BBH concluded the following from the social/participatory graph (emphasis added):
It makes us stop and think about how unbelievably valuable the “catalytic creative contributor” is to any community. A digital community designer should want nothing more than to please this particularly small set of people. Even if most brands primarily monetize the “ninety percent”, there would be nothing for this group to engage without the catalytic creative contributor. They are the heart and soul of any community.
A quick glance through digital communities revealed that the highly successful ones clearly cater to this elite base. As we examined what these digital communities did for these special users, we noticed parallels to one of our favorite pieces of business literature ever written: “Leading Clever People” published a few years back in the Harvard Business Review (Goffee & Jones, March 2007) about how to lead those whose skills or knowledge in your organization make them disproportionately valuable. If you haven’t read it and manage people, may we politely suggest you leave our blog and Google it immediately.
This group may be an exceptionally small percentage of the internet, but it wouldn’t surprise us to see an increasing amount of digital experience design just for them. Gamification is a popular trend, but those subtly swimming against the current are seeing success. In fact, the best way to win the game with the masses may actually be by catering to the clever few.
And it made me wonder: does Linden Lab support the ‘catalytic creative contributor’ or has it outsourced that task to the code?
Do they think that by releasing new content creation tools that they’ve effectively managed this group? Or have they abandoned it altogether while they chase after the mass audience?
I mean, replace “SL” with “Digg” in the following from the BBH post and see if it fits:
Having a core base of hardcore creators is likely necessary for any digital experience. However, it’s easy to lose sight of the other value those content creators bring: a passionate base of advocates and recruiters. It’s similar to the idea of Propagation Planning (“planning not only for the people you reach, but the people they reach”) and poses an interesting challenge to user experience designers. Digg and other supposedly “democratic” news systems know this well.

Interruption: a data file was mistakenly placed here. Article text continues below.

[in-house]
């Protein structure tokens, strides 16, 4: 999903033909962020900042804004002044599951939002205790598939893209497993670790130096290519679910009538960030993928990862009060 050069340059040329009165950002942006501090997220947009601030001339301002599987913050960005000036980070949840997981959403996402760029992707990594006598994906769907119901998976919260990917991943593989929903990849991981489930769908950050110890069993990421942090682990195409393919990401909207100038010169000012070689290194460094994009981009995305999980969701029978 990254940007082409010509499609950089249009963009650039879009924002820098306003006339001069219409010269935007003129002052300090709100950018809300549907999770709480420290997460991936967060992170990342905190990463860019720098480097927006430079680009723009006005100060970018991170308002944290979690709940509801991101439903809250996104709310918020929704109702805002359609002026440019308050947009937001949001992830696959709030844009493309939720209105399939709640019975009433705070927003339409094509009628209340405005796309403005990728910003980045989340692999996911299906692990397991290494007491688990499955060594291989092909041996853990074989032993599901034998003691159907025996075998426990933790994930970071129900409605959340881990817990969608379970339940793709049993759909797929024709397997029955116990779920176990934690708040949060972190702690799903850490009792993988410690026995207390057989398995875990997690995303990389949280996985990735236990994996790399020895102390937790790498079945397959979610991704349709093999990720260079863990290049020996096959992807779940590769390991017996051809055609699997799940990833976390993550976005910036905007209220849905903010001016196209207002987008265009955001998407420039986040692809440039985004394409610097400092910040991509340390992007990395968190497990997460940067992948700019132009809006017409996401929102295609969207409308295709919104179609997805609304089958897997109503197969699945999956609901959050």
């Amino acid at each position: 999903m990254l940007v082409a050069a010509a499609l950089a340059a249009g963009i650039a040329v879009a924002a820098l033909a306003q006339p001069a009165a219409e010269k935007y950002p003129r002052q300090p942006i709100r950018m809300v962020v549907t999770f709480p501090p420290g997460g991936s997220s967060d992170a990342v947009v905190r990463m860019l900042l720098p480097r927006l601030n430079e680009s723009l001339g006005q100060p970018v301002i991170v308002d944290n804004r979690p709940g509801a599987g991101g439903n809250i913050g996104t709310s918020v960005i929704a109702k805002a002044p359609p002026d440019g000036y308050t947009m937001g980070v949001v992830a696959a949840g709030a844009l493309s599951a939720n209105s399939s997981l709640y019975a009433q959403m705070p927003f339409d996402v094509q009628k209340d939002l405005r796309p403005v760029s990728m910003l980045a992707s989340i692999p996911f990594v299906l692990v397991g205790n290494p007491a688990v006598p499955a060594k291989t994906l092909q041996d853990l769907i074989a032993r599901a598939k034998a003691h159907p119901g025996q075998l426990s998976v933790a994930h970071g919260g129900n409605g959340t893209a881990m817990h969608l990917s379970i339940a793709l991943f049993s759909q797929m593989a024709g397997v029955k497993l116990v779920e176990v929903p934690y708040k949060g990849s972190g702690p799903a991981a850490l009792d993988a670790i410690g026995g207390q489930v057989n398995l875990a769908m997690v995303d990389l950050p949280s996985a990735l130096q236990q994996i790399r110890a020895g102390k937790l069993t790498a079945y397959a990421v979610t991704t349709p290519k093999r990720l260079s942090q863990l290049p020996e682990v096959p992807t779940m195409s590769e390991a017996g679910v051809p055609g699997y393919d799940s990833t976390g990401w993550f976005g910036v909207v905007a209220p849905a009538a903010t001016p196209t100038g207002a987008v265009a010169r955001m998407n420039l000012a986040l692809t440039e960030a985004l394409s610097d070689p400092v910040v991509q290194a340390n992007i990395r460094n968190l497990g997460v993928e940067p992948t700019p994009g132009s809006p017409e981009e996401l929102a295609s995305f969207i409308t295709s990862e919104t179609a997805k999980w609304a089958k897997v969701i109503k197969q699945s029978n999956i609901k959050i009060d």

A review of the Top 100 Digg users shows what few people likely realize. A miniscule group actually controls what makes it onto the homepage. That sounds like the opposite of Digg’s offering, but in fact, those users are sought out by the audience because of their influence and reputation. Regular contributors (“editors” in 1:9:90 framework) go out of their way to Digg and link to what these people post. Digg gets traffic and self-propagates. They give these users preferential treatment (the front page favors their submissions), and as a result have a high quality product and a built-in extended audience.
But Is the Social Graph Everything?
Now, here’s the thing. I mean, it might be nice to get all kinds of tools and hand-holding and whatever if you’re a ‘catalytic creative’ but maybe these are truisms that either aren’t true, or aren’t the only truths out there.
Because we’ve been led to believe that the ‘social Web’ works a certain way, that it’s all about evangelists and referrals and influence and social graphs.
But like someone said in, um, Twitter – “Forget the social graph. Just stop making sucky products.”
And maybe there’s a deeper truth to that. Maybe right now it’s simply about making a product less, well, less sucky. One step at a time, plodding along, trying not to be so crappy.
And if that’s true, I’m not worried about social graphs, I’m happy not to worry too much about creative catalysts or whatever, if the end game is a better experience, a better product and better service.
Problem is, that once you DO have a product that works, you might end up needing to tackle that social graph anyways, and you’d better hope there’s a few catalysts left to tell the rest of the world that you’re not so sucky anymore.
Because whether digital or not, having someone tell their friend about how awesome you are is still the best referral of all.